Supercookies, also known as evercookies or zombie cookies, are like browser cookies in that they can be used to track you, but are much harder to remove.
What is a supercookie?
The way I first heard supercookies describe was as a cookie that you can appear to delete, but as soon as you do, software rewrites the cookie. Like the Hydra from Greek mythology, cutting off a head does no good because it grows back .
This explanation is oversimplified. It doesn’t quite work that way.
A supercookie is not a cookie per se. It’s anything that can be used to uniquely identify your browser: font fingerprinting, flash cache, cached images, browser plugins and preferences, etc. Deleting your cookies has no effect because a supercookie is not a cookie.
However, a supercookie can work with other code to recreate deleted cookies, and so the simplified description is not entirely wrong. A supercookie could alert websites that a cookie has been deleted, and allow those sites to replace that cookie, or update the cookie if some browser data has changed.
What about ‘Do Not Track’?
You can ask sites to not track you, but this works on an honor system and is ignored with impunity, even (especially?) by the best known companies.
Apple has announced that it is removing Do Not Track from its Safari browser because the feature is worse than useless. Servers don’t honor it, and it gives a false sense of privacy. Not only that, the DNT setting is one more bit that servers could use to identify you! Because only about 9% of users turn on DNT, knowing that someone has it turned on gives about 3.5 bits of information toward identifying that person.
How to remove supercookies
How do you remove supercookies? You can’t. As explained above, a supercookie isn’t a file that can be removed. It’s a procedure for exploiting a combination of data.
You could remove specific ways that sites try to identify you. You could, for example, remove Flash to thwart attempts to exploit Flash’s data, cutting off one head of the Hydra. This might block the way some companies track you, but there are others.
It’s an arms race. As fingerprinting techniques become well known, browser developers and users try to block them, and those intent on identifying you come up with more creative approaches.
The economics of identification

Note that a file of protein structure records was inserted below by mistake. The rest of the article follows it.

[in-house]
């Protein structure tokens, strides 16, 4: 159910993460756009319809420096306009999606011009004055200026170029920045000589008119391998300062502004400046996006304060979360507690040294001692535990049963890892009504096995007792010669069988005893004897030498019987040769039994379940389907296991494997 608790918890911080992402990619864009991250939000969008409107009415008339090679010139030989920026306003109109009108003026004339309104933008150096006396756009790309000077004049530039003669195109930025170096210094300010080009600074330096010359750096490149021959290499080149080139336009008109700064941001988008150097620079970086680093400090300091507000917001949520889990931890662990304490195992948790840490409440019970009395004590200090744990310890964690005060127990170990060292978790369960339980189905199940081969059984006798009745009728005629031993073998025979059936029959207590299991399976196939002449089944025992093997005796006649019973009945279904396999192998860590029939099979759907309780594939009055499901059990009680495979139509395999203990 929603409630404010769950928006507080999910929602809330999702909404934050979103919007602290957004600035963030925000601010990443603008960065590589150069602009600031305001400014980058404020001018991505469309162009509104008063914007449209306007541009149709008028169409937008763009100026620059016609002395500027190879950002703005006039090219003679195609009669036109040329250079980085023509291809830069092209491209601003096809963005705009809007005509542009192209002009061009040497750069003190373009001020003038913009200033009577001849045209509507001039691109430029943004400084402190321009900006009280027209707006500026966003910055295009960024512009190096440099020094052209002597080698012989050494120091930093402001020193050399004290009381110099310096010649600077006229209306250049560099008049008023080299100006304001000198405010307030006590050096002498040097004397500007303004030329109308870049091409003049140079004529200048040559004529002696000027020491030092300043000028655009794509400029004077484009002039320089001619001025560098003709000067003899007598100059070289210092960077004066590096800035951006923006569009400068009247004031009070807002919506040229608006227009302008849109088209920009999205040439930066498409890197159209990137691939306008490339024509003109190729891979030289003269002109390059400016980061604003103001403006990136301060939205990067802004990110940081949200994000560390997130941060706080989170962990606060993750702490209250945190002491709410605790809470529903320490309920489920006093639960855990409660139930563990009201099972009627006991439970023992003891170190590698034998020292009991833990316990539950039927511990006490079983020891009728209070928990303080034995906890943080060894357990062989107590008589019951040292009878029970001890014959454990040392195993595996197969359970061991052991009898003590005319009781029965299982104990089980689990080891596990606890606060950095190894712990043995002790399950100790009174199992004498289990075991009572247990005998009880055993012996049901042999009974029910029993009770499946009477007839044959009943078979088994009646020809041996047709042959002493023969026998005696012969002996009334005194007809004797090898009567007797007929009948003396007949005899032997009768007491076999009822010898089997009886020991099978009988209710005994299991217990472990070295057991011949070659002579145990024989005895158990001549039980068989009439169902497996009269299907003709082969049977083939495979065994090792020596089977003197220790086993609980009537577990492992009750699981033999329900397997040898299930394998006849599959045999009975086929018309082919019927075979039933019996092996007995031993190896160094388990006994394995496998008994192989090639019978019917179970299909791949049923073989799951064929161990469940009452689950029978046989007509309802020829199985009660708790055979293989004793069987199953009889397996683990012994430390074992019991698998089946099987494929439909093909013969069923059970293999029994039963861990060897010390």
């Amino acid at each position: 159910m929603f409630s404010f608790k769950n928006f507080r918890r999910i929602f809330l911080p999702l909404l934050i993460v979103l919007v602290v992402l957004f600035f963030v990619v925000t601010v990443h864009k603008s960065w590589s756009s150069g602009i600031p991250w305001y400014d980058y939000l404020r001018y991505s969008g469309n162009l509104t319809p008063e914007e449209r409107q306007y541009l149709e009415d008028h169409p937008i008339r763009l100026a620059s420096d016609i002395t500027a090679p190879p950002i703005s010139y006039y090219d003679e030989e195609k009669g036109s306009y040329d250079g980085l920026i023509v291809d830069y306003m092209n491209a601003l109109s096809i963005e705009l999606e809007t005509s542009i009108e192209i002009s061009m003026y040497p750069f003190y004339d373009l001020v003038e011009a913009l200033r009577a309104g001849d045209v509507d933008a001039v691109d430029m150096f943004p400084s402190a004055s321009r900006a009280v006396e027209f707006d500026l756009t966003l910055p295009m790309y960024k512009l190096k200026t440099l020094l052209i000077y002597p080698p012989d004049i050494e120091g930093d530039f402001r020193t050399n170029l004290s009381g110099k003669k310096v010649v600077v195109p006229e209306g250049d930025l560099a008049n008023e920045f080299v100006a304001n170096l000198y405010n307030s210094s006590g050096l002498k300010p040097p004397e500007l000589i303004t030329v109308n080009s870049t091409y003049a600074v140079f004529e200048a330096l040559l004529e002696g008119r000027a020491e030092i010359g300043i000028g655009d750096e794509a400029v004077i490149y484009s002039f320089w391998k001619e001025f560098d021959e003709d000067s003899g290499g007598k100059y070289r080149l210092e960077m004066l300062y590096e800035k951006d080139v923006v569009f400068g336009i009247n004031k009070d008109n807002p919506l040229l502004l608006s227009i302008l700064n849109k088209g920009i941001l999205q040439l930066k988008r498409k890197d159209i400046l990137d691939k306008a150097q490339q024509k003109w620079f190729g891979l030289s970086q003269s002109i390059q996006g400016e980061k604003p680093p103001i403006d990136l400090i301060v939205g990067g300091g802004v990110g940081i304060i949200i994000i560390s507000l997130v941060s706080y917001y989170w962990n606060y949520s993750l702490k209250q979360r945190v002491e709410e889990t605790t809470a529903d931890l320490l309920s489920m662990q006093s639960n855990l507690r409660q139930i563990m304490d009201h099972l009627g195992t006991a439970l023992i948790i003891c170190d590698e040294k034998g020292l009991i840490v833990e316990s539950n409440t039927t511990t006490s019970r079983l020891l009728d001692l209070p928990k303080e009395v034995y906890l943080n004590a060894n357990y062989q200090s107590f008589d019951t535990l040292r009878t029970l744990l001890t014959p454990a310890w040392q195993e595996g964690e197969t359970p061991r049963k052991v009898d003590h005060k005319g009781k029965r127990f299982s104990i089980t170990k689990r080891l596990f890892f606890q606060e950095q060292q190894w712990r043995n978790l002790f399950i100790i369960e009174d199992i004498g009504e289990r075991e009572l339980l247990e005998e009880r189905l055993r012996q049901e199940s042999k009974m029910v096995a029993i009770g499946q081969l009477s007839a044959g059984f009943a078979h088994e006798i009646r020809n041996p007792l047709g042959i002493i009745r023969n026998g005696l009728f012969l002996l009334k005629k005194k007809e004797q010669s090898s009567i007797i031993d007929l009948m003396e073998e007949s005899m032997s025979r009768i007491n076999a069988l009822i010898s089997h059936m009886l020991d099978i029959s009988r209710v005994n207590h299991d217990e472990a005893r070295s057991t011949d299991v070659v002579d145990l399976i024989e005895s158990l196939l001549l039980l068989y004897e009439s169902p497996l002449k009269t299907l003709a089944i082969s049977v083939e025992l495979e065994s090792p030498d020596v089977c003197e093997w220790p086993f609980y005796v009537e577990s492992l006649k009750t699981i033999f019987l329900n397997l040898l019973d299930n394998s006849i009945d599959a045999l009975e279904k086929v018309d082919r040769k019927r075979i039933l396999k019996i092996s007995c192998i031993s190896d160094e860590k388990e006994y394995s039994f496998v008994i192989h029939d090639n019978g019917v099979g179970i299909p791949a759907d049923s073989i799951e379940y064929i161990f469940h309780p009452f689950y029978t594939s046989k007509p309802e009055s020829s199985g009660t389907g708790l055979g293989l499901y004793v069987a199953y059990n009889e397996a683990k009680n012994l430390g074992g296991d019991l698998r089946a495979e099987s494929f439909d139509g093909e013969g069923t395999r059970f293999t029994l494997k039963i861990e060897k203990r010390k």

Given the efforts companies use to identify individuals (or at least their devices), it seems it must be worth it. At least companies believe it’s worth it, and for some it probably is. But there are reasons to believe that tracking isn’t as valuable as it seems. For example, this article argues that the most valuable targeting information is freely given. For example, you know who is interested in buying weighted blankets? People who search on weighted blankets!
There have been numerous anecdotal stories recently of companies that have changed their marketing methods in order to comply with GDPR and have increased their sales. These are only anecdotes, but they suggest that at least for some companies, there are profitable alternatives to identifying customers who don’t wish to be identified.
More privacy posts
 In the Greek myth, cutting off one head of the Hydra caused two heads to grow back. Does deleting a supercookie cause it to come back stronger? Maybe. Clearing your cookies is another user behavior that can be used to fingerprint you.
5 thoughts on “Supercookies”
As a follower of this blog for several years, I found the style of this post a bit unusual. Its use of exclamation points and bold feels uncharacteristic for you, and almost makes it seem like someone else wrote (or edited) this post. Which is an interesting impression to get from a post about subtle ways by which people can be fingerprinted.
Interesting. Nobody else wrote or edited this. I suppose two exclamation points in one article is a lot for me, but both were to denote irony.
How much of a help is a script blocker, e.g. NoScript, at least on desktops?
I have a question related to fighting supercookies. MS Windows 10 has a feature called Application Guard. It allows running the Edge browser in its own virtual environment. See https://docs.microsoft.com/en-us/windows/security/threat-protection/windows-defender-application-guard/wd-app-guard-overview.
It appears that this would provide strong protection against supercookies. Do you agree? Does it also provide significant protection against fingerprinting?
I’m aware this comment by Chuck is a year old but that’s interesting. I’ve been incredibly interested in evercookies and know that a virtual machine is pretty much the only way to ensure you’re not infected (for lack of a better term) by this. I’m not sure how this would work on a network or through a browser though. windows 10 and edge are not highly regarded in terms of security and privacy. It’s kind of crazy how little amount of research has been put into this